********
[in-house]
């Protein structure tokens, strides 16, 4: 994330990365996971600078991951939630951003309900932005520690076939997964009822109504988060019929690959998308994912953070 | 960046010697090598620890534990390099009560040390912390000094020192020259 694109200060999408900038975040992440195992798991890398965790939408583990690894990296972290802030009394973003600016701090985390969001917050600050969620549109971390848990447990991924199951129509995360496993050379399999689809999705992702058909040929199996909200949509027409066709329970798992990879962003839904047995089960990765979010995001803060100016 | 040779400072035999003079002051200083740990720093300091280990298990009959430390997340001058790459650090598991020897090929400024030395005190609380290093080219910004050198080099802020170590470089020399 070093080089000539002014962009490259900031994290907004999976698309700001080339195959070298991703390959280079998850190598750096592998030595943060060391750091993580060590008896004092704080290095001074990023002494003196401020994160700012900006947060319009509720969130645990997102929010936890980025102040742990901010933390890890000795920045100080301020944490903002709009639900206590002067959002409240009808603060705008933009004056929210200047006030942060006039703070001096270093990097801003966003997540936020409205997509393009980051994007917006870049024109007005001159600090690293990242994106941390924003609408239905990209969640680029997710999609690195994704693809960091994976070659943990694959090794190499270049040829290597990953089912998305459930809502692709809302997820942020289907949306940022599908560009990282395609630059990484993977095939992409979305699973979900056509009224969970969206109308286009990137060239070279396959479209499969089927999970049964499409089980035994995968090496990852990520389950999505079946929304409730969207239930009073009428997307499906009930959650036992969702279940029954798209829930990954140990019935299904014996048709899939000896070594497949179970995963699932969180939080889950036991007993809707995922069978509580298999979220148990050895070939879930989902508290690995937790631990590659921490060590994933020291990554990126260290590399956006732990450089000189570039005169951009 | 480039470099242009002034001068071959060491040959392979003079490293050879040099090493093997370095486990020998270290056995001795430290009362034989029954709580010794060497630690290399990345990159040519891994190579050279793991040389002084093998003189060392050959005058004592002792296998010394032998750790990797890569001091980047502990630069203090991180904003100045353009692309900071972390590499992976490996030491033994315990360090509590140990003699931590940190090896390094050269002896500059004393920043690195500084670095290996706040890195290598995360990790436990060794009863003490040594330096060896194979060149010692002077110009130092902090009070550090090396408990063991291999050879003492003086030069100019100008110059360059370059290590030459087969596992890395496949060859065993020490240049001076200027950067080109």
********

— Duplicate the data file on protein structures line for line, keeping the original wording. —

[in-house]
């Protein structure tokens, strides 16, 4: 994330990365996971600078991951939630951003309900932005520690076939997964009822109504988060019929690959998308994912953070 | 960046010697090598620890534990390099009560040390912390000094020192020259 694109200060999408900038975040992440195992798991890398965790939408583990690894990296972290802030009394973003600016701090985390969001917050600050969620549109971390848990447990991924199951129509995360496993050379399999689809999705992702058909040929199996909200949509027409066709329970798992990879962003839904047995089960990765979010995001803060100016 | 040779400072035999003079002051200083740990720093300091280990298990009959430390997340001058790459650090598991020897090929400024030395005190609380290093080219910004050198080099802020170590470089020399 070093080089000539002014962009490259900031994290907004999976698309700001080339195959070298991703390959280079998850190598750096592998030595943060060391750091993580060590008896004092704080290095001074990023002494003196401020994160700012900006947060319009509720969130645990997102929010936890980025102040742990901010933390890890000795920045100080301020944490903002709009639900206590002067959002409240009808603060705008933009004056929210200047006030942060006039703070001096270093990097801003966003997540936020409205997509393009980051994007917006870049024109007005001159600090690293990242994106941390924003609408239905990209969640680029997710999609690195994704693809960091994976070659943990694959090794190499270049040829290597990953089912998305459930809502692709809302997820942020289907949306940022599908560009990282395609630059990484993977095939992409979305699973979900056509009224969970969206109308286009990137060239070279396959479209499969089927999970049964499409089980035994995968090496990852990520389950999505079946929304409730969207239930009073009428997307499906009930959650036992969702279940029954798209829930990954140990019935299904014996048709899939000896070594497949179970995963699932969180939080889950036991007993809707995922069978509580298999979220148990050895070939879930989902508290690995937790631990590659921490060590994933020291990554990126260290590399956006732990450089000189570039005169951009 | 480039470099242009002034001068071959060491040959392979003079490293050879040099090493093997370095486990020998270290056995001795430290009362034989029954709580010794060497630690290399990345990159040519891994190579050279793991040389002084093998003189060392050959005058004592002792296998010394032998750790990797890569001091980047502990630069203090991180904003100045353009692309900071972390590499992976490996030491033994315990360090509590140990003699931590940190090896390094050269002896500059004393920043690195500084670095290996706040890195290598995360990790436990060794009863003490040594330096060896194979060149010692002077110009130092902090009070550090090396408990063991291999050879003492003086030069100019100008110059360059370059290590030459087969596992890395496949060859065993020490240049001076200027950067080109």